Hunting for a small business idea? Listen to your patients

A column about keeping your practice in good health

By Victoria Stagg Elliottis a longtime staff member. She covered practice management issues and wrote the "Practice Management" column from 2009 to 2013. She also covered public health and science from 2000 to 2009. Posted Sept. 7, 2009.

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Internist Richard Saitta, MD, wanted his patients to eat healthier, so he promoted a Mediterranean-style diet like the one he ate growing up in Europe.

He started teaching cooking classes because patients were interested in following the diet, but needed the skills to do so. Patients said they would like to eat these kind of meals in the hospital, so he launched Mediterranean Meals Inc. to make and sell prepackaged meals to local facilities. Then he created frozen dinners for patients to make at home.

Now Dr. Saitta is selling the frozen meals through major grocery chains around his home in Marco Island, Fla., and in other cities along the East Coast. His four children run the company, which sells 9,000 meals a month.

Dr. Saitta's plan is an example of what experts say is the best way to develop a side business to your practice -- respond to what your patients tell you. That way, you can find an untapped opportunity with a base of customers from the get-go.

"When we started, I financed the whole thing, and now it has become self-funded," Dr. Saitta said. "And when I tested [patients'] lipids and blood sugar and the numbers were lower, that was really the payback for me."

It is fairly common for new business opportunities to emerge from the market you already serve, said Raman Chadha, executive director and clinical professor at DePaul University's Coleman Entrepreneurship Center in Chicago. "And because physicians tend to have pretty close relationships with their patients, ideas come up fairly regularly," Chadha said.

Dr. Saitta was born in Italy, grew up in France and attended culinary school in Grenoble, France. He switched to medicine, but always has had a strong interest in food and nutrition.

Now he gets to enjoy both. The day-to-day production at Mediterranean Meals is handled by his children. But as the medical director, he is the public face of the business. His office, next door to the company, regularly smells of garlic and olive oil.

"It comes back together for me," he said. "It requires a lot of traveling, but it is not full-time. And I'm not ready to retire."

Capitalize on your skills

Experts say physicians who want to start an outside business do well to identify a market interest that matches the doctor's interests and skills.

But building that business doesn't stop there.

Dr. Saitta responded to changes in the market. When sales to health care facilities were squeezed by companies offering "surf and turf" at lower prices, he and his company realized there were other ways to get patients what they wanted and reach their customers. Through a distributor, the company now sells about 9,000 meals a month to local and national grocery chains. The meals, which feature whole grains and organic ingredients, retail for $5.49 to $7.49 each. Monthly revenue is approximately $20,000. A small percentage of the meals are sold directly through the practice.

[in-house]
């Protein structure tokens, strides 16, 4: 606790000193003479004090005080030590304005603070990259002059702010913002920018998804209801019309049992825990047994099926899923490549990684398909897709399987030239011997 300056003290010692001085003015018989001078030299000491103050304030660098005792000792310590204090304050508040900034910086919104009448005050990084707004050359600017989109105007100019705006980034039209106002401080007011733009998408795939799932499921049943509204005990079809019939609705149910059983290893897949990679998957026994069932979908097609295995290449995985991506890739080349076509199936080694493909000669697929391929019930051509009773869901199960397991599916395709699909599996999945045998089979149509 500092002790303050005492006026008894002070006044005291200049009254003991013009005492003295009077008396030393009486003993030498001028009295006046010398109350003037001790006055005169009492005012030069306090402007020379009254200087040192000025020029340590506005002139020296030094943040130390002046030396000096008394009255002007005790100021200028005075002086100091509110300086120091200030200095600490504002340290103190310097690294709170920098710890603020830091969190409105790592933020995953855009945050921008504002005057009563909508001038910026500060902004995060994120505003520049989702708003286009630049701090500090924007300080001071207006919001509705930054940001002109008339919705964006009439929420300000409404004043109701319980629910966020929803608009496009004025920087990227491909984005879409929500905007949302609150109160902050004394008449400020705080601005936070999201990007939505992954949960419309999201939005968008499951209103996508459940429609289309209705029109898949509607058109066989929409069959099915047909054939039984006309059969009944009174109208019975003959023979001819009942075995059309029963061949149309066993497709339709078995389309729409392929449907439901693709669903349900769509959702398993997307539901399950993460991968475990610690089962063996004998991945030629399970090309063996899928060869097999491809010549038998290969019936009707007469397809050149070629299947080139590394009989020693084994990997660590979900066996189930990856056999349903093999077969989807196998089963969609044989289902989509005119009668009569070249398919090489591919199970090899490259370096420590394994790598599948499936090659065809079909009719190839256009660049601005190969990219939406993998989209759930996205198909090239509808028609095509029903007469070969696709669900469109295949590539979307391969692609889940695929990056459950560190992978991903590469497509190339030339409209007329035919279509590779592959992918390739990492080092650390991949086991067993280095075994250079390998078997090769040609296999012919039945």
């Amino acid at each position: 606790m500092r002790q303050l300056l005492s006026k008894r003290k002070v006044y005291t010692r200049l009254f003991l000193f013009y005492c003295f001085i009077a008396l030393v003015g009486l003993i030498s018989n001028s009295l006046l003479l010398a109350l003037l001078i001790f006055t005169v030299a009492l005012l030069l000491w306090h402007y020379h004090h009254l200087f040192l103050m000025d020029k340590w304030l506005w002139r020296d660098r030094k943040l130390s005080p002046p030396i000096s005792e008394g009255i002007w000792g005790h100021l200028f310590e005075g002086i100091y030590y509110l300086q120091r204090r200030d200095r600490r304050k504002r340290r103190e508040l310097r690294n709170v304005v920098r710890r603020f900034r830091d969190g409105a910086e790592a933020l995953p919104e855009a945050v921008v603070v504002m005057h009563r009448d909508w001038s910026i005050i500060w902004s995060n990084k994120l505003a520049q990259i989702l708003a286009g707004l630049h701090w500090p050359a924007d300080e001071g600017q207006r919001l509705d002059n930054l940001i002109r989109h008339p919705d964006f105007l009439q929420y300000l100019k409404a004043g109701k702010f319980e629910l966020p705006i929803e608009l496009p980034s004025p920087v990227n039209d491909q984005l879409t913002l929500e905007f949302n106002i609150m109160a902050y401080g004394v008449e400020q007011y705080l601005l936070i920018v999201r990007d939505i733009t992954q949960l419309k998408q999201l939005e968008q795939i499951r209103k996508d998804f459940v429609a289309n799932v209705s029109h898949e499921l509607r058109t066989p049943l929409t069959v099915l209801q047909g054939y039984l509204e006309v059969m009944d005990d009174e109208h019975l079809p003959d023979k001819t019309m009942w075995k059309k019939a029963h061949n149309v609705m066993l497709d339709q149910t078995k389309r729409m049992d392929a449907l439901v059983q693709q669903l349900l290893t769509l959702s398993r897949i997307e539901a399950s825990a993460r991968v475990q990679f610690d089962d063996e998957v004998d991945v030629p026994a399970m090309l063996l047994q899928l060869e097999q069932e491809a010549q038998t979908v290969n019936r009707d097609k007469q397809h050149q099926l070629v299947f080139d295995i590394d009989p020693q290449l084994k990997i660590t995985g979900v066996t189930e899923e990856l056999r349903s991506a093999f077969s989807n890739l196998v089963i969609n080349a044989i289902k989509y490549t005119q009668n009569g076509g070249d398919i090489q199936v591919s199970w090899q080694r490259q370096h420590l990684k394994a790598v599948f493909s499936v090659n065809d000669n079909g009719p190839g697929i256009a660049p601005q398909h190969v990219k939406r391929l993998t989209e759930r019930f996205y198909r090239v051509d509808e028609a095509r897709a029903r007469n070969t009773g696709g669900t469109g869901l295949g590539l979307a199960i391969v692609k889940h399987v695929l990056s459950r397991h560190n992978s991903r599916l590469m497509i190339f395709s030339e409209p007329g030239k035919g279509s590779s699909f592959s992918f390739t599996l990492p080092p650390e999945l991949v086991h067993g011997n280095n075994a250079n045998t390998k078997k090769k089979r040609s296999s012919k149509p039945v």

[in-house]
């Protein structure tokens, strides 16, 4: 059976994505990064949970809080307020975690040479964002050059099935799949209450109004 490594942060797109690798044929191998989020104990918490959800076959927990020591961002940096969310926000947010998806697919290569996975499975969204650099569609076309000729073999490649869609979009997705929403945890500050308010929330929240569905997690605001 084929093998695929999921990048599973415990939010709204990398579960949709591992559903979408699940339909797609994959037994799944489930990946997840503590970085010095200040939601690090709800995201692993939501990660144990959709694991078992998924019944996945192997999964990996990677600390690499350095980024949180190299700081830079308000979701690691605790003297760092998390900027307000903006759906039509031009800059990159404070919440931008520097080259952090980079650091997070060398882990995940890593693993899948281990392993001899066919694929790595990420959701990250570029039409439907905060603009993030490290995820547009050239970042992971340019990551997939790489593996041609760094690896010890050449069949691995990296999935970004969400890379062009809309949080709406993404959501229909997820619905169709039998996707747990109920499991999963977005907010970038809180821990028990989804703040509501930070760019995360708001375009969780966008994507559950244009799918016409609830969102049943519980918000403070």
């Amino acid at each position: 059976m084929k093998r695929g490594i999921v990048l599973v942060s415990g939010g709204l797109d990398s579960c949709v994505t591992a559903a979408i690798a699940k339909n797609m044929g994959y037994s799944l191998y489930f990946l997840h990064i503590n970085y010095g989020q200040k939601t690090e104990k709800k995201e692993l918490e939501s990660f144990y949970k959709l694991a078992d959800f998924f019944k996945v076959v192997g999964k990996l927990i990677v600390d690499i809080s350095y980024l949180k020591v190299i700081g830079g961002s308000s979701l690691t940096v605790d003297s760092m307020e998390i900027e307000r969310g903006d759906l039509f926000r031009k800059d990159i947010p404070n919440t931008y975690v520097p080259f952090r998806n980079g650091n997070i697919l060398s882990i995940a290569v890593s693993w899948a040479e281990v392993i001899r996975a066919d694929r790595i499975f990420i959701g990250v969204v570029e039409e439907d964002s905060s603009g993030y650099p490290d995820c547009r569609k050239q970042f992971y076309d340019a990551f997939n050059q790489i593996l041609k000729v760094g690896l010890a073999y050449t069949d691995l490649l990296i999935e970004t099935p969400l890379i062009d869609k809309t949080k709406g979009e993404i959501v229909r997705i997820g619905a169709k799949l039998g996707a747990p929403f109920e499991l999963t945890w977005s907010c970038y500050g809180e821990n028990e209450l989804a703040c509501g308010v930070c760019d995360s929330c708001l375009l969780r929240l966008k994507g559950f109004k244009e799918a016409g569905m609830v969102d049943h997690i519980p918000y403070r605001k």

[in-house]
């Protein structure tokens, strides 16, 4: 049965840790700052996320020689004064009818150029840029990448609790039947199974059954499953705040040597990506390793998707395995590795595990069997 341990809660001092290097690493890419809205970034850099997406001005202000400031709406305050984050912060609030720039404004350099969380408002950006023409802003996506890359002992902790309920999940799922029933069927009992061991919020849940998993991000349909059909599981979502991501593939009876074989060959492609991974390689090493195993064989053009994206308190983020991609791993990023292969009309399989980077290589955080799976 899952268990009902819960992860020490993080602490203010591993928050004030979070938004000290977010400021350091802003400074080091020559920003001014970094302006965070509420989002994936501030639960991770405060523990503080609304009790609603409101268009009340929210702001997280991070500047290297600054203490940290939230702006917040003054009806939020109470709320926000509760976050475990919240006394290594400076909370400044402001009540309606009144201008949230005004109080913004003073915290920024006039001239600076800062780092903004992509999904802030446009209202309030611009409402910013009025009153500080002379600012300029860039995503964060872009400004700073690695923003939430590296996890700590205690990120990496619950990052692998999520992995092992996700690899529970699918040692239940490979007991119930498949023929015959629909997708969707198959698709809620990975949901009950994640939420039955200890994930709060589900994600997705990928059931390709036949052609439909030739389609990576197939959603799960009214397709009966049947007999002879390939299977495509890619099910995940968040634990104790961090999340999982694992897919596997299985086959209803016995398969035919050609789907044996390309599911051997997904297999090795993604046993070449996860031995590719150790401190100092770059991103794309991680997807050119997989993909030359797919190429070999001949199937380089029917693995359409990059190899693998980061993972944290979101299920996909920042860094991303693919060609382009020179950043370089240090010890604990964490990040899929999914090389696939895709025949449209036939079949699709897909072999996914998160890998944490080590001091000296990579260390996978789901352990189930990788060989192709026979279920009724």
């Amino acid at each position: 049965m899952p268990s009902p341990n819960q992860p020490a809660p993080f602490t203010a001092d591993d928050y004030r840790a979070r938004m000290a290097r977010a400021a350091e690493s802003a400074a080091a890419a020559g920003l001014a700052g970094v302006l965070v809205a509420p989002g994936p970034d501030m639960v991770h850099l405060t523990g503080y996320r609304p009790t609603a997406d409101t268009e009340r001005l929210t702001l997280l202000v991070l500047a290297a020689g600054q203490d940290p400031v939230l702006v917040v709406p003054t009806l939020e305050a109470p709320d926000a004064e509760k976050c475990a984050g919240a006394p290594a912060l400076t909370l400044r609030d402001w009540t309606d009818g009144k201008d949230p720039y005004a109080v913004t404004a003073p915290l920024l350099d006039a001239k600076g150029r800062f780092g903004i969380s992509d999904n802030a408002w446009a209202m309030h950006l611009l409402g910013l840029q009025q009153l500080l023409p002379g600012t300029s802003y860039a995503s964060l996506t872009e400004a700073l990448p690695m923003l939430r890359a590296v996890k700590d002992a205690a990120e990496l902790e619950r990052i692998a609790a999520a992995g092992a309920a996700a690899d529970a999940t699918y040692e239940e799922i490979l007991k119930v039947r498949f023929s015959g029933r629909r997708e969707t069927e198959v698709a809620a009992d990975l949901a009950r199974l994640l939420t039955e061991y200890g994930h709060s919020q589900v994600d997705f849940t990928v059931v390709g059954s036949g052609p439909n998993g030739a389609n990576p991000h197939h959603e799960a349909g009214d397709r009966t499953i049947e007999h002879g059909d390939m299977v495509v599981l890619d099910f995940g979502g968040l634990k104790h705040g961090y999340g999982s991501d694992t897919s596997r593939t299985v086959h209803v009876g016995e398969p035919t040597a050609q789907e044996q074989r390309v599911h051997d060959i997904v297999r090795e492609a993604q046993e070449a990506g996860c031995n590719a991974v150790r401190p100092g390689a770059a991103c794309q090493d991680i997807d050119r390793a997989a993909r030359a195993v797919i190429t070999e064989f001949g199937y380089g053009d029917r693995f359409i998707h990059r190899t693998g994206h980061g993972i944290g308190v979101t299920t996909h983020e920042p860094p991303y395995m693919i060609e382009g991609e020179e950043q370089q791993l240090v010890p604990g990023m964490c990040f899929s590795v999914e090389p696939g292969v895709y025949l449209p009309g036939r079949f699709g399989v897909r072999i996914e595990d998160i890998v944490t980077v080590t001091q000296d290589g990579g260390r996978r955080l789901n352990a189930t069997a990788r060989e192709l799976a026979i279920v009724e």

At the moment, the company is breaking even, and future plans include developing a line of baby food.

Dr. Saitta also found trusted partners: his family members. They brought business and marketing skills he didn't have. Other part-time workers are hired as needed.

Experts say it is critical to recognize both your strengths and weaknesses and link with people who can fill any gaps.

"Generally you cannot create a business by yourself in your garage and have a chance of changing the world," said John La Puma, MD, medical director at the Santa Barbara Institute for Medical Nutrition and Healthy Weight. "Everybody in food and health believes that their practice or service can change lives, and the good news is that it actually can. But you need good partners who complement your strengths to have a successful business."

Dr. La Puma, who is also the cofounder of the health media company ChefMD, is confident in his media and research abilities. But he leaves marketing and producing to a partner with better skills in those areas. Through ChefMD, Dr. La Puma hosts a weekly healthy eating show on the Lifetime cable network, has authored several books and produces a handful of Web sites, including

Experts also said Dr. Saitta was right in not quitting his day job. It allows him to continue to bring the credibility of a practicing doctor to the product and keep a paycheck in case the business is slow to take off.

"Do not give up your day job. You need to not only have the income, but also the structure to continue learning about your area of interest," said Dr. La Puma.

An added consideration, however, that nonphysician entrepreneurs don't have is the need to balance ethical issues specific to the profession.

American Medical Association ethics guidelines advocate taking steps to minimize financial conflicts of interest that can arise from selling products in the health care setting. These steps include disclosing potential conflicts of interest. In addition, any health-related products should be scientifically sound.

Meals are available for sale in Dr. Saitta's office, although it is not part of medical care. The majority of people who buy from him directly are not his patients, but rather customers who have heard of his product, but have not been able to find it in the local grocery.

Victoria Stagg Elliott is a longtime staff member. She covered practice management issues and wrote the "Practice Management" column from 2009 to 2013. She also covered public health and science from 2000 to 2009.

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